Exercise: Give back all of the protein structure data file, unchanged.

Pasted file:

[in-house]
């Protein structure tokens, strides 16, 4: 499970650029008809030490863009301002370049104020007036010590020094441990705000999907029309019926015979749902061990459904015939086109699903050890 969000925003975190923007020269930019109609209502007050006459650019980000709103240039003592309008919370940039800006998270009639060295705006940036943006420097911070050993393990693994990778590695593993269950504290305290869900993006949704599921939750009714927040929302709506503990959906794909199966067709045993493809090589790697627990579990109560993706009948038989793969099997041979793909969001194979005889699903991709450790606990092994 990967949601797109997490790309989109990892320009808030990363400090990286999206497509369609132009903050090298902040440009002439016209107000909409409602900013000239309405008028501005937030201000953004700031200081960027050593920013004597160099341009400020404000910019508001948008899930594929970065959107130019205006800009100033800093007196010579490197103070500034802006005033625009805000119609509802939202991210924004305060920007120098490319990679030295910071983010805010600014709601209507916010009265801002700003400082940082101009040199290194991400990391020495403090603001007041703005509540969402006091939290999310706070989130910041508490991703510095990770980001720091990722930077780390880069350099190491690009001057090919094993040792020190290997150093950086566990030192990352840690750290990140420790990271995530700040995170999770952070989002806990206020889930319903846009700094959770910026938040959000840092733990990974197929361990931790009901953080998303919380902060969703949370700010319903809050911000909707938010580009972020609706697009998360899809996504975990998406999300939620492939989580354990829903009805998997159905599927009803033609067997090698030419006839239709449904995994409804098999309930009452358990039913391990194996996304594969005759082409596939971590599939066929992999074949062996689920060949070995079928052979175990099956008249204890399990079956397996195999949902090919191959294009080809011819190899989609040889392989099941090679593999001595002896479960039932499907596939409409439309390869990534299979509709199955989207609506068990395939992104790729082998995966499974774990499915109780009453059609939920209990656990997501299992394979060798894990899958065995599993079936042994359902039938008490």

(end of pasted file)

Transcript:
[in-house]
């Protein structure tokens, strides 16, 4: 499970650029008809030490863009301002370049104020007036010590020094441990705000999907029309019926015979749902061990459904015939086109699903050890 969000925003975190923007020269930019109609209502007050006459650019980000709103240039003592309008919370940039800006998270009639060295705006940036943006420097911070050993393990693994990778590695593993269950504290305290869900993006949704599921939750009714927040929302709506503990959906794909199966067709045993493809090589790697627990579990109560993706009948038989793969099997041979793909969001194979005889699903991709450790606990092994 990967949601797109997490790309989109990892320009808030990363400090990286999206497509369609132009903050090298902040440009002439016209107000909409409602900013000239309405008028501005937030201000953004700031200081960027050593920013004597160099341009400020404000910019508001948008899930594929970065959107130019205006800009100033800093007196010579490197103070500034802006005033625009805000119609509802939202991210924004305060920007120098490319990679030295910071983010805010600014709601209507916010009265801002700003400082940082101009040199290194991400990391020495403090603001007041703005509540969402006091939290999310706070989130910041508490991703510095990770980001720091990722930077780390880069350099190491690009001057090919094993040792020190290997150093950086566990030192990352840690750290990140420790990271995530700040995170999770952070989002806990206020889930319903846009700094959770910026938040959000840092733990990974197929361990931790009901953080998303919380902060969703949370700010319903809050911000909707938010580009972020609706697009998360899809996504975990998406999300939620492939989580354990829903009805998997159905599927009803033609067997090698030419006839239709449904995994409804098999309930009452358990039913391990194996996304594969005759082409596939971590599939066929992999074949062996689920060949070995079928052979175990099956008249204890399990079956397996195999949902090919191959294009080809011819190899989609040889392989099941090679593999001595002896479960039932499907596939409409439309390869990534299979509709199955989207609506068990395939992104790729082998995966499974774990499915109780009453059609939920209990656990997501299992394979060798894990899958065995599993079936042994359902039938008490």